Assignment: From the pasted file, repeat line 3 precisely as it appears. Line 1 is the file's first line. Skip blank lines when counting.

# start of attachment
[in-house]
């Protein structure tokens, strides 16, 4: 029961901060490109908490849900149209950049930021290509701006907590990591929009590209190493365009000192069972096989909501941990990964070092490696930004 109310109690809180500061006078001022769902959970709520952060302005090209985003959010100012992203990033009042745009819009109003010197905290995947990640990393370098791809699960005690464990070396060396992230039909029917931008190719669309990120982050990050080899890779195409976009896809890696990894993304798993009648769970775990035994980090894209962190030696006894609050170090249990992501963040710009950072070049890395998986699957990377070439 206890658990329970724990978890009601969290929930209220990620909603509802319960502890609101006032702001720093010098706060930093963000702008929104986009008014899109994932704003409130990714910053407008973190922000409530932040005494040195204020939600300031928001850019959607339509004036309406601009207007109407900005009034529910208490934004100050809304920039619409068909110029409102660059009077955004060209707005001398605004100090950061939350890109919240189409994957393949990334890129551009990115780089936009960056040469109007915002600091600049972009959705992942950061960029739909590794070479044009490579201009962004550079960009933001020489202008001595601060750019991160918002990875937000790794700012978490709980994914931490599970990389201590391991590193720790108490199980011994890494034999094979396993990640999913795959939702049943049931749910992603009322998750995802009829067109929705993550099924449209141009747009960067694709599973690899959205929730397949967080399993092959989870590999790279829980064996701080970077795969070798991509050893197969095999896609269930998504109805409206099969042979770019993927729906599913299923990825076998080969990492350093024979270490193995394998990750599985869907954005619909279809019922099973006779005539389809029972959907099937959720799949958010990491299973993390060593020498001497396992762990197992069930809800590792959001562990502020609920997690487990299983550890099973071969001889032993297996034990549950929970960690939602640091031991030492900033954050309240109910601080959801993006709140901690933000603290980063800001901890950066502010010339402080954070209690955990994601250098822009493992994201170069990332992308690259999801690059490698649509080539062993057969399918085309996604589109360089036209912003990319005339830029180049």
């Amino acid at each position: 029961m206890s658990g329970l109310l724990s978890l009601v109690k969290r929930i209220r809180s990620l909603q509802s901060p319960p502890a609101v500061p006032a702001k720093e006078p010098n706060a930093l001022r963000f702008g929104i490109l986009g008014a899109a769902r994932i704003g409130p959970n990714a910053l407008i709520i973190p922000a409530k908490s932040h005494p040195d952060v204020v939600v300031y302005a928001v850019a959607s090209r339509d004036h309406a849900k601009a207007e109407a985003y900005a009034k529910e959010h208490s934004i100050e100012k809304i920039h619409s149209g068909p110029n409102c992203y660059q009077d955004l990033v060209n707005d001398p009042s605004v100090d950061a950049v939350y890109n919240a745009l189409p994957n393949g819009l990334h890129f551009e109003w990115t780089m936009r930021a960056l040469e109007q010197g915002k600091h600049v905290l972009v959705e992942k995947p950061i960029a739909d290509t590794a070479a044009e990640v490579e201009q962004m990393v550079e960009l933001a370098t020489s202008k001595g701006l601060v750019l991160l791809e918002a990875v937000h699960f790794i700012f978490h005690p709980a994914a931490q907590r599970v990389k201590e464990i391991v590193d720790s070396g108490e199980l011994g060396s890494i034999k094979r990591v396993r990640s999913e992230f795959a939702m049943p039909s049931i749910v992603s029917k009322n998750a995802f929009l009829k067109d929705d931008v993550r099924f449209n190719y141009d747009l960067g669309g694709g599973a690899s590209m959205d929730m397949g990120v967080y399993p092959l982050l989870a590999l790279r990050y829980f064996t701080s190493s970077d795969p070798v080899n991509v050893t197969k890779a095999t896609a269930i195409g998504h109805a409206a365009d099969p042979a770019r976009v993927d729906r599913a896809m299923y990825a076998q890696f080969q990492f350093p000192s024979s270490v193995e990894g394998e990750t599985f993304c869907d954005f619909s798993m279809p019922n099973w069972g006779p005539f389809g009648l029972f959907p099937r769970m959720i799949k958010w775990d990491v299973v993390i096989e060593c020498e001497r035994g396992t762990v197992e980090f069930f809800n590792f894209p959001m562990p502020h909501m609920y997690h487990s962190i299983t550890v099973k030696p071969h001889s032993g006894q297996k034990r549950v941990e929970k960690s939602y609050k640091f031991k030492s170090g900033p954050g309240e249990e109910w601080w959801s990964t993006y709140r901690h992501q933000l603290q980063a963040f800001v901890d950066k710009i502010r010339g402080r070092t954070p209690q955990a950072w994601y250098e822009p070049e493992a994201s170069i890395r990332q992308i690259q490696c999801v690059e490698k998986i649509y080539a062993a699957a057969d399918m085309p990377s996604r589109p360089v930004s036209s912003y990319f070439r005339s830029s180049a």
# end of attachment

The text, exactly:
């Amino acid at each position: 029961m206890s658990g329970l109310l724990s978890l009601v109690k969290r929930i209220r809180s990620l909603q509802s901060p319960p502890a609101v500061p006032a702001k720093e006078p010098n706060a930093l001022r963000f702008g929104i490109l986009g008014a899109a769902r994932i704003g409130p959970n990714a910053l407008i709520i973190p922000a409530k908490s932040h005494p040195d952060v204020v939600v300031y302005a928001v850019a959607s090209r339509d004036h309406a849900k601009a207007e109407a985003y900005a009034k529910e959010h208490s934004i100050e100012k809304i920039h619409s149209g068909p110029n409102c992203y660059q009077d955004l990033v060209n707005d001398p009042s605004v100090d950061a950049v939350y890109n919240a745009l189409p994957n393949g819009l990334h890129f551009e109003w990115t780089m936009r930021a960056l040469e109007q010197g915002k600091h600049v905290l972009v959705e992942k995947p950061i960029a739909d290509t590794a070479a044009e990640v490579e201009q962004m990393v550079e960009l933001a370098t020489s202008k001595g701006l601060v750019l991160l791809e918002a990875v937000h699960f790794i700012f978490h005690p709980a994914a931490q907590r599970v990389k201590e464990i391991v590193d720790s070396g108490e199980l011994g060396s890494i034999k094979r990591v396993r990640s999913e992230f795959a939702m049943p039909s049931i749910v992603s029917k009322n998750a995802f929009l009829k067109d929705d931008v993550r099924f449209n190719y141009d747009l960067g669309g694709g599973a690899s590209m959205d929730m397949g990120v967080y399993p092959l982050l989870a590999l790279r990050y829980f064996t701080s190493s970077d795969p070798v080899n991509v050893t197969k890779a095999t896609a269930i195409g998504h109805a409206a365009d099969p042979a770019r976009v993927d729906r599913a896809m299923y990825a076998q890696f080969q990492f350093p000192s024979s270490v193995e990894g394998e990750t599985f993304c869907d954005f619909s798993m279809p019922n099973w069972g006779p005539f389809g009648l029972f959907p099937r769970m959720i799949k958010w775990d990491v299973v993390i096989e060593c020498e001497r035994g396992t762990v197992e980090f069930f809800n590792f894209p959001m562990p502020h909501m609920y997690h487990s962190i299983t550890v099973k030696p071969h001889s032993g006894q297996k034990r549950v941990e929970k960690s939602y609050k640091f031991k030492s170090g900033p954050g309240e249990e109910w601080w959801s990964t993006y709140r901690h992501q933000l603290q980063a963040f800001v901890d950066k710009i502010r010339g402080r070092t954070p209690q955990a950072w994601y250098e822009p070049e493992a994201s170069i890395r990332q992308i690259q490696c999801v690059e490698k998986i649509y080539a062993a699957a057969d399918m085309p990377s996604r589109p360089v930004s036209s912003y990319f070439r005339s830029s180049a």